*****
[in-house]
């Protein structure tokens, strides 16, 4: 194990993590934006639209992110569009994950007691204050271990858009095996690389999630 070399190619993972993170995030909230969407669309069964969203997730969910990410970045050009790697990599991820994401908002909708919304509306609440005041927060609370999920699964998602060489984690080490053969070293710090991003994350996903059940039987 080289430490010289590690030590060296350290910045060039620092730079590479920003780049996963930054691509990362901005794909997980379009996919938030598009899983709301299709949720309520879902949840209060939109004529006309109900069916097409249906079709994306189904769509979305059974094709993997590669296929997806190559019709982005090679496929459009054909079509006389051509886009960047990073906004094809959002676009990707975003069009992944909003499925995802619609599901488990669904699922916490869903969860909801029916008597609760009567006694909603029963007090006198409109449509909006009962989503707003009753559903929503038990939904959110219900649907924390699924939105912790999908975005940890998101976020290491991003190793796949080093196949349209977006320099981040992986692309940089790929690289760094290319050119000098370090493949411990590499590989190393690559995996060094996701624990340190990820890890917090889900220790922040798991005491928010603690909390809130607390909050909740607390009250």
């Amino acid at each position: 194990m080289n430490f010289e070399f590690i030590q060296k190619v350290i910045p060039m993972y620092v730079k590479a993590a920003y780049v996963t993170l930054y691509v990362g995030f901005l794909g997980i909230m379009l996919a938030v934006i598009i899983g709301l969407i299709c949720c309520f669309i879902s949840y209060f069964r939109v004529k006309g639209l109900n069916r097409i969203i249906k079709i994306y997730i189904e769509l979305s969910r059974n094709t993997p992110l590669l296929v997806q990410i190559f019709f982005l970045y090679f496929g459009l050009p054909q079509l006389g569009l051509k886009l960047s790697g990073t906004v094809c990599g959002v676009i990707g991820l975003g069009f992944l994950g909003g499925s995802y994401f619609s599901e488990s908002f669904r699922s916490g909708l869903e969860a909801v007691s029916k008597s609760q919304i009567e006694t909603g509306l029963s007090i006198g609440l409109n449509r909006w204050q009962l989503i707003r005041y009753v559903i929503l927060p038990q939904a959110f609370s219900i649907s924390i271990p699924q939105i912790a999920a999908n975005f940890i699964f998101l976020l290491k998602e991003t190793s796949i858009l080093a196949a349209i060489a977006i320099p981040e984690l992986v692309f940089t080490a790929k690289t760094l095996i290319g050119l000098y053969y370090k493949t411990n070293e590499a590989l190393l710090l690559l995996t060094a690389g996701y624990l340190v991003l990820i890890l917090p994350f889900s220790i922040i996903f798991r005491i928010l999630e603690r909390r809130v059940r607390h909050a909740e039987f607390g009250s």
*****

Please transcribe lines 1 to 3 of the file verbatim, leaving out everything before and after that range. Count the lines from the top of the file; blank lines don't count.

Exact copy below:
[in-house]
């Protein structure tokens, strides 16, 4: 194990993590934006639209992110569009994950007691204050271990858009095996690389999630 070399190619993972993170995030909230969407669309069964969203997730969910990410970045050009790697990599991820994401908002909708919304509306609440005041927060609370999920699964998602060489984690080490053969070293710090991003994350996903059940039987 080289430490010289590690030590060296350290910045060039620092730079590479920003780049996963930054691509990362901005794909997980379009996919938030598009899983709301299709949720309520879902949840209060939109004529006309109900069916097409249906079709994306189904769509979305059974094709993997590669296929997806190559019709982005090679496929459009054909079509006389051509886009960047990073906004094809959002676009990707975003069009992944909003499925995802619609599901488990669904699922916490869903969860909801029916008597609760009567006694909603029963007090006198409109449509909006009962989503707003009753559903929503038990939904959110219900649907924390699924939105912790999908975005940890998101976020290491991003190793796949080093196949349209977006320099981040992986692309940089790929690289760094290319050119000098370090493949411990590499590989190393690559995996060094996701624990340190990820890890917090889900220790922040798991005491928010603690909390809130607390909050909740607390009250």
């Amino acid at each position: 194990m080289n430490f010289e070399f590690i030590q060296k190619v350290i910045p060039m993972y620092v730079k590479a993590a920003y780049v996963t993170l930054y691509v990362g995030f901005l794909g997980i909230m379009l996919a938030v934006i598009i899983g709301l969407i299709c949720c309520f669309i879902s949840y209060f069964r939109v004529k006309g639209l109900n069916r097409i969203i249906k079709i994306y997730i189904e769509l979305s969910r059974n094709t993997p992110l590669l296929v997806q990410i190559f019709f982005l970045y090679f496929g459009l050009p054909q079509l006389g569009l051509k886009l960047s790697g990073t906004v094809c990599g959002v676009i990707g991820l975003g069009f992944l994950g909003g499925s995802y994401f619609s599901e488990s908002f669904r699922s916490g909708l869903e969860a909801v007691s029916k008597s609760q919304i009567e006694t909603g509306l029963s007090i006198g609440l409109n449509r909006w204050q009962l989503i707003r005041y009753v559903i929503l927060p038990q939904a959110f609370s219900i649907s924390i271990p699924q939105i912790a999920a999908n975005f940890i699964f998101l976020l290491k998602e991003t190793s796949i858009l080093a196949a349209i060489a977006i320099p981040e984690l992986v692309f940089t080490a790929k690289t760094l095996i290319g050119l000098y053969y370090k493949t411990n070293e590499a590989l190393l710090l690559l995996t060094a690389g996701y624990l340190v991003l990820i890890l917090p994350f889900s220790i922040i996903f798991r005491i928010l999630e603690r909390r809130v059940r607390h909050a909740e039987f607390g009250s």